Committee discusses temporarily removing firearms from individuals in crisis
FRANKFORT — Legislation to temporarily remove firearms from individuals experiencing a mental health crisis may be filed during the 2024 legislative session.
Sen. Whitney Westerfield, R-Fruit Hill, said he’s been working on the bill for “a while.” It would focus on crisis aversion and rights retention, or CARR, for those individuals, he said.
Westerfield presented his ideas alongside other supporters to the Interim Joint Committee on Judiciary on Friday. He said he does not have a draft of the legislation complete yet, but he was hoping to create a dialogue with his colleagues on their concerns and ideas for the bill.
“As a Second Amendment supporter, as a gun owner, a former NRA member – I wanted to make sure that it was constitutionally sound,” Westerfield said. “I set out to try to do that and come up with a version of this bill that didn’t present some of the same problems that prior attempts at this – not only in Kentucky, but in other states – has done.”
Kentucky already has a statute where individuals in crisis can be held in a temporary, 72-hour psychiatric hold if that person meets certain criteria. During that time, that person does not have access to firearms.
Westerfield’s proposal would aim to create a new type of court order to give law enforcement the power to temporarily remove firearms from other individuals in crisis who are not placed under a psychiatric hold, but still need care. That person would have an opportunity to appeal the decision in a timely manner.
Temporarily removing firearms from individuals in crisis would hopefully prevent more suicides and other acts of violence, such as mass shootings, Westerfield said.
Whitney/Strong executive director and cofounder Whitney Austin shared her mass shooting survival story with the committee. Austin was shot 12 times at Fifth Third Bank headquarters in Cincinnati in 2018. She asked the committee to think about their loved ones and the trauma gun violence causes.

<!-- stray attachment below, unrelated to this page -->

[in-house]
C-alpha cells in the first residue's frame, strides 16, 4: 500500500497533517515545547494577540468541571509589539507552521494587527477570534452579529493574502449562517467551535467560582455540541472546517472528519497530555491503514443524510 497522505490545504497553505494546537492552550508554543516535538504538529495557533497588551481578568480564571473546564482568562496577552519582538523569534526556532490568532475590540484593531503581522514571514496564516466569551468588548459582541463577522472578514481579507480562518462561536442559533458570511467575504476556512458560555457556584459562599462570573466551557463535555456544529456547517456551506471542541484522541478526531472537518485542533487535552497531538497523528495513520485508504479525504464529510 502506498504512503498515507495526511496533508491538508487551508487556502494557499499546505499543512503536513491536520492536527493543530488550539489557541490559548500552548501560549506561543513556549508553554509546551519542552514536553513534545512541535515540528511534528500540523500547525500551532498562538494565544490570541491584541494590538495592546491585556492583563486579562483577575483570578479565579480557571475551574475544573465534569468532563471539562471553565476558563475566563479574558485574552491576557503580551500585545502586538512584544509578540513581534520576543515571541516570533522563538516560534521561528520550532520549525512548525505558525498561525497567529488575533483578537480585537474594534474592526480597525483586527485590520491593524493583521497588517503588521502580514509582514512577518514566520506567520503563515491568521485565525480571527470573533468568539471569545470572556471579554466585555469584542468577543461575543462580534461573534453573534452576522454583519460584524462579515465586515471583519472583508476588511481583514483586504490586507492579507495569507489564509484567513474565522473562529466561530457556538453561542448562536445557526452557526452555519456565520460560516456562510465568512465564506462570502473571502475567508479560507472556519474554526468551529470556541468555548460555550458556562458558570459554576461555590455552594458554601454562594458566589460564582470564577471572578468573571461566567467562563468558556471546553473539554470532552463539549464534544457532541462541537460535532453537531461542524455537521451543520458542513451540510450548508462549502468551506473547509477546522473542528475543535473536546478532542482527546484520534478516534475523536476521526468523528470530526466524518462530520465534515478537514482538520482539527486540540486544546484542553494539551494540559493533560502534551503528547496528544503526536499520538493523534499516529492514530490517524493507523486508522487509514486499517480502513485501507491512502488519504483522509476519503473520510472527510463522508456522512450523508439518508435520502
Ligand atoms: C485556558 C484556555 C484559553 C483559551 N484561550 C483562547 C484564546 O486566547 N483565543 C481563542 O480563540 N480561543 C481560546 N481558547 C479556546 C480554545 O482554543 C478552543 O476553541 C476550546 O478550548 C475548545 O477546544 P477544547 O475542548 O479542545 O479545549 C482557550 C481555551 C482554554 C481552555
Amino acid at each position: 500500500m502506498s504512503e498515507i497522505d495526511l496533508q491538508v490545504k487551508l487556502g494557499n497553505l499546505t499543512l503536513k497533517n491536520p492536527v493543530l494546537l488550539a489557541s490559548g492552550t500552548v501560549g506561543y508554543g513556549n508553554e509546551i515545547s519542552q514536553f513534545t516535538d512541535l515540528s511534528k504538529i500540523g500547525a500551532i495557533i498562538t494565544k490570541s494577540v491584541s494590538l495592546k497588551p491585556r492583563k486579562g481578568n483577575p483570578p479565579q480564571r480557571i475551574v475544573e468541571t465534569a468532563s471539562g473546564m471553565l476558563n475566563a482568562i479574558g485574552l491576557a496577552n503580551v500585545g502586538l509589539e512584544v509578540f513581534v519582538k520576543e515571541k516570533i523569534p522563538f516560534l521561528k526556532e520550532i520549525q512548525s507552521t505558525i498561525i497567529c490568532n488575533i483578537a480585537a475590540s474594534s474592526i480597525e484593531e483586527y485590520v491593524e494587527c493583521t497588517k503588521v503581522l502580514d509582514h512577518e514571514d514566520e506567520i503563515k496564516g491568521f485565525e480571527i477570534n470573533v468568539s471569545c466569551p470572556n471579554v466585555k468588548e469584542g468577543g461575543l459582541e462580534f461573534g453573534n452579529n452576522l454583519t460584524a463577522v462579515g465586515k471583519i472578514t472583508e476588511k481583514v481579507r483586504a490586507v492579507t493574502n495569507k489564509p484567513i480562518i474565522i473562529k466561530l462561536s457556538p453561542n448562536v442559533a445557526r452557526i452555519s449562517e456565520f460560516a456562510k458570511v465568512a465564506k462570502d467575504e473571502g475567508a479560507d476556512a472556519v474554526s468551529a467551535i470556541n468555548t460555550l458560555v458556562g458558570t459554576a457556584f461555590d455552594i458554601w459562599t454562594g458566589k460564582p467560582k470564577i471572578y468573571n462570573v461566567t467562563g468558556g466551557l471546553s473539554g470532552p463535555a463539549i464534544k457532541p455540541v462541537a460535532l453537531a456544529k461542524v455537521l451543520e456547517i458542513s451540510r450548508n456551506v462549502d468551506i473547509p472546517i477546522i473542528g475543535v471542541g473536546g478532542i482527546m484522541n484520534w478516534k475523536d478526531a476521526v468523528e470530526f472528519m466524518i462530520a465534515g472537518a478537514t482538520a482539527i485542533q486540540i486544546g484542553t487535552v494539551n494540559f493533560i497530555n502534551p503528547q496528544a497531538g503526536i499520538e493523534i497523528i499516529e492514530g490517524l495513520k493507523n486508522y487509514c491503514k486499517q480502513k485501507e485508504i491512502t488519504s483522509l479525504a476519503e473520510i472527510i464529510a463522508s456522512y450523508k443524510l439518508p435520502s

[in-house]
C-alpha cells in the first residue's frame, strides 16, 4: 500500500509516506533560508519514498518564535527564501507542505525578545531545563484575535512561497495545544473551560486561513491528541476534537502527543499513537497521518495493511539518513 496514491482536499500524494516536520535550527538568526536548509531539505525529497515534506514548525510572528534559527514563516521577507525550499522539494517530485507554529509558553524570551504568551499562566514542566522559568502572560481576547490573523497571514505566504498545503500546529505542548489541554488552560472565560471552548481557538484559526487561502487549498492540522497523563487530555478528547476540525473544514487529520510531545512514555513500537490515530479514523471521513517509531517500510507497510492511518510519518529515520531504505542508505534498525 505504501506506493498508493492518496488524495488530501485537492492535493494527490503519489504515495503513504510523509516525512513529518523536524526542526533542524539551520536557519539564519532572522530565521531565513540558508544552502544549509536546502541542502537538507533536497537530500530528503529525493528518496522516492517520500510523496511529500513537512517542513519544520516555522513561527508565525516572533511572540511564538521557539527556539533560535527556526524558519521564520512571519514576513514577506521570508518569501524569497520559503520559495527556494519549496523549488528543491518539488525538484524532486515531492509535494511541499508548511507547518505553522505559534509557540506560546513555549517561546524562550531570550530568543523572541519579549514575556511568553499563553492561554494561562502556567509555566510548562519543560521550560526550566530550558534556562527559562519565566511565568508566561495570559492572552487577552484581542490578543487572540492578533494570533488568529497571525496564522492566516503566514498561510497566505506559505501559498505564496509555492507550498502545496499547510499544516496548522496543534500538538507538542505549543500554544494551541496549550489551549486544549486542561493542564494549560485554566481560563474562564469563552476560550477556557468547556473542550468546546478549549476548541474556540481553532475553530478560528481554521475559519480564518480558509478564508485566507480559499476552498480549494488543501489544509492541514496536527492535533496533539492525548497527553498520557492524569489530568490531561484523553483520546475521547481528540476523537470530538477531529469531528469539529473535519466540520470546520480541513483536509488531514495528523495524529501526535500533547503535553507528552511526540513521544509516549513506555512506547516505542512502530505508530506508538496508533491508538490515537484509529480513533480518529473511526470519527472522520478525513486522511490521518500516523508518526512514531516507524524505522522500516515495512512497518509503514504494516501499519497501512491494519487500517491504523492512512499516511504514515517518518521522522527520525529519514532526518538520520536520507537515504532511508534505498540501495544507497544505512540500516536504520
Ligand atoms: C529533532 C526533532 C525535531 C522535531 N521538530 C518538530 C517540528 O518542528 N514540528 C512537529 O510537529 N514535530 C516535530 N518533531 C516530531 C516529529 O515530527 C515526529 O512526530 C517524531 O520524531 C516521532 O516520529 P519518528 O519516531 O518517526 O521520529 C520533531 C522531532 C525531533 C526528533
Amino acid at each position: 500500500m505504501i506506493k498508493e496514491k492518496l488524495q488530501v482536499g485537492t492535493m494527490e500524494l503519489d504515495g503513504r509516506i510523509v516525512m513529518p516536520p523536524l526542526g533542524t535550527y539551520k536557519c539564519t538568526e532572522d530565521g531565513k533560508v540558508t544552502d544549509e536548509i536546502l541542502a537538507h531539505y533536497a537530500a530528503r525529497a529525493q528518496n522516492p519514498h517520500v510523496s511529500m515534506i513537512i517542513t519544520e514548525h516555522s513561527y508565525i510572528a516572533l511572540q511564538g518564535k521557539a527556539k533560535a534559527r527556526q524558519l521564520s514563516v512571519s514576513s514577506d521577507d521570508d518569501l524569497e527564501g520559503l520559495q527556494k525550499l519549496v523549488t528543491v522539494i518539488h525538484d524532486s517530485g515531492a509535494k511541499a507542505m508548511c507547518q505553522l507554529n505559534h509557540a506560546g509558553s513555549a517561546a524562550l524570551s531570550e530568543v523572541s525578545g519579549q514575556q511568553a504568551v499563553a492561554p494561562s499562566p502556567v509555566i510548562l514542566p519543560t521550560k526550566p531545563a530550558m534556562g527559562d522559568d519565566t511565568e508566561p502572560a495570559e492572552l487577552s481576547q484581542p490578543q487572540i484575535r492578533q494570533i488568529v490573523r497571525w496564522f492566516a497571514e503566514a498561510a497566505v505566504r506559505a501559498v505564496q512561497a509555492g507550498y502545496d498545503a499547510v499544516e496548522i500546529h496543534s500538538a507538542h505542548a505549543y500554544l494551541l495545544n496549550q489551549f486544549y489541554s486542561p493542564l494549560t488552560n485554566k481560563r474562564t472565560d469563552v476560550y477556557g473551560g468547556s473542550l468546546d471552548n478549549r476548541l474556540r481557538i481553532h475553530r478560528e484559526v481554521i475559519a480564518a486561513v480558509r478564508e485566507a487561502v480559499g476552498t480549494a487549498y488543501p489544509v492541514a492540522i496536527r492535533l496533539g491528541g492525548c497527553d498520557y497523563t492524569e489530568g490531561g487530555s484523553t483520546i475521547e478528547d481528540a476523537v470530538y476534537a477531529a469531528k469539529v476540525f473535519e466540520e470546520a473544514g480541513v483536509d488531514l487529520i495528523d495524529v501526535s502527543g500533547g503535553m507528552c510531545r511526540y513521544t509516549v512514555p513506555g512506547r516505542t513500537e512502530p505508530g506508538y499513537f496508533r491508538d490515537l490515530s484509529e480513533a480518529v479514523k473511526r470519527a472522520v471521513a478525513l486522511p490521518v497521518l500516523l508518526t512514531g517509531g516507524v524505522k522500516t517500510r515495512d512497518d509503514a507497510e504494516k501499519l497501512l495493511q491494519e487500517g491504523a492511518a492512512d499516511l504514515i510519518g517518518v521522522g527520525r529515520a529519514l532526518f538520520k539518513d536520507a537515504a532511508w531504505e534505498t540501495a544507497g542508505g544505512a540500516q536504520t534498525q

“I am telling you, there is nothing you wouldn’t do to prevent them from experiencing this,” Austin said. “The collective, or our shared humanity, I believe calls on us to prevent this violence.”
During discussion, Rep. Savannah Maddox, R-Dry Ridge, said she knows everyone has a sincere desire to keep Kentuckians safe, but she is opposed to this legislation.
“You’re still talking about a proposal that at a bare minimum has the potential to violate at least three constitutional rights in addition to due process and the presumption of innocence,” she said.
House Majority Whip Jason Nemes, R-Middletown, said he also has constitutional rights concerns.
“Fundamentally this bill takes away a constitutional right from a citizen based on the prediction that they might commit a crime in the future,” he said.
Westerfield responded that the current legal system already has limits to individual rights based on probable cause. In addition, he said his bill would not change anyone’s right to presumption of innocence and would not involve any criminal penalties.
Rep. Pamela Stevenson, D-Louisville, expressed support for Westerfield’s legislation, by stating the general assembly has to “be brave enough not to let people die.”
“I agree with the Second Amendment, but with every right, there’s a responsibility,” she added. “… There are a lot of dead citizens that were law abiding citizens because we’re not taking action.”
Rep. Keturah Herron, D-Louisville, asked Westerfield to explain why CARR isn’t a typical “red-flag” law.
Westerfield said his bill would make the burden of proof higher than other states.
“There’s not just anybody who can just go and ask the judge for this,” he said. “You’ve got to convince a law enforcement officer that this is warranted and then they’ve got to convince a judge.”
The Kentucky General Assembly cannot take action on legislation until the 2024 legislative session begins on Jan. 2.
For more information, visit legislature.ky.gov.